Arron Banks. Photo: Jonathan Brady/PA Wire/PA Images. All rights reserved.
Nearly £11 million of donations to major Brexit campaign groups funded by Arron Banks has not been accounted for publicly, according to new analysis from openDemocracy.
British election laws are supposed to provide transparency on how campaign groups spend their money during elections and referendums. However, Grassroots Out and Leave.EU – the two main groups funded primarily by the self-styled ‘bad boy’ of Brexit Arron Banks – have not disclosed what happened to £10.8 million of the money they received.
In total, the two groups declared that they were given £11.7 million in the first half of 2016 – with Mr Banks the main donor to both, including making loans worth £6m to Leave.EU. Yet referendum rules only required them to disclose how they spent money during the ten weeks between 15th April 2016 until the day of the vote on 23rd June. In that ‘controlled’ period, strict spending limits apply: each group was only legally allowed to spend up to £700,000.
From 9th March until polling day, Leave.EU received donations and loans worth £9.2 million. The group claims that it only spent £693,000 of this during the ‘controlled’ campaigning period – although it has since been fined for multiple breaches of the law by the Electoral Commission, which found that Leave.EU “failed to include at least £77,380 in its spending return, thereby exceeding the spending limit”. The Commission also stated that the “unlawful overspend may have been considerably higher”, and that “it has reasonable grounds to suspect that the responsible person for Leave.EU committed criminal offences". The Commission said it was referring Leave.EU CEO Elizabeth Bilney to the Metropolitan Police.
A second campaign group funded by Banks, Grassroots Out, received donations worth £2.5 million in the early months of 2016 – most of which was a single ‘in kind’ donation of £1.9 million from an Arron Banks-owned company on 31 March. However, the group claims to have only spent £232,000 (which would include using any of the ‘in kind’ donation) between 15 April and the referendum on June 23.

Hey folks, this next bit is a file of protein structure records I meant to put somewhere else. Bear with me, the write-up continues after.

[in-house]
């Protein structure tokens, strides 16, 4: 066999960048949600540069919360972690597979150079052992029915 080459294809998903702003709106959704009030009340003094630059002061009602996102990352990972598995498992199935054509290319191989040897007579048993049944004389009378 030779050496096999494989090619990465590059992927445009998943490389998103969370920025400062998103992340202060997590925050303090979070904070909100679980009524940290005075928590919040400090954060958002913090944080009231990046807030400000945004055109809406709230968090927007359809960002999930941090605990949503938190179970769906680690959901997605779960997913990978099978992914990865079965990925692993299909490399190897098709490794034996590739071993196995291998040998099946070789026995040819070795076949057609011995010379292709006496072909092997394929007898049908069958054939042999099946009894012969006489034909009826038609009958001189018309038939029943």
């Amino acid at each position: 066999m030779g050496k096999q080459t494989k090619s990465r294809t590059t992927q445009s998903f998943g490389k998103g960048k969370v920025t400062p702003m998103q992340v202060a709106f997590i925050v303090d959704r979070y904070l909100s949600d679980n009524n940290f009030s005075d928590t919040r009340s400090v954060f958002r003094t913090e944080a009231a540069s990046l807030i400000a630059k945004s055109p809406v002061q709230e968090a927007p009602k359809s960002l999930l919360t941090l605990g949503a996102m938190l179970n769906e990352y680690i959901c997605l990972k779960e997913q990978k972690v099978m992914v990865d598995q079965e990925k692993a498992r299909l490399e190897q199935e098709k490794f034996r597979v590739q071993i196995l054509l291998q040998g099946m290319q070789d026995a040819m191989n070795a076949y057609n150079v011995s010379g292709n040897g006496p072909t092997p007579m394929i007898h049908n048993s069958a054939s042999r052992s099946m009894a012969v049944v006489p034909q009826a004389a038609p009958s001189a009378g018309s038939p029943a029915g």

The gap between the amounts the groups raised and the amount of spending they declared amounts to £10.8 million – more than the Labour Party spent on its 2010 election campaign.
openDemocracy asked Andy Wigmore, communications director of Leave.EU, how the rest of the £10.8 million was spent and also why a loan of £1m was made by Arron Banks on 21st April even though the spending limits were £700,000. He claimed to have “no idea”. Banks has previously described the Electoral Commission fine and possible criminal charges as a “politically motivated attack on Brexit and the 17.4 million people who defied the establishment to vote for an independent Britain”.
Speaking to openDemocracy, the Labour MP Ben Bradshaw said: "The idea that you can spend £10 million on swaying a democratic process, but not have to declare what you did with any of it, is deeply worrying. The Electoral Commission should open a new inquiry into whether Leave.EU and Grassroots Out broke any rules, and if not, what new rules are needed to close this loophole in the future".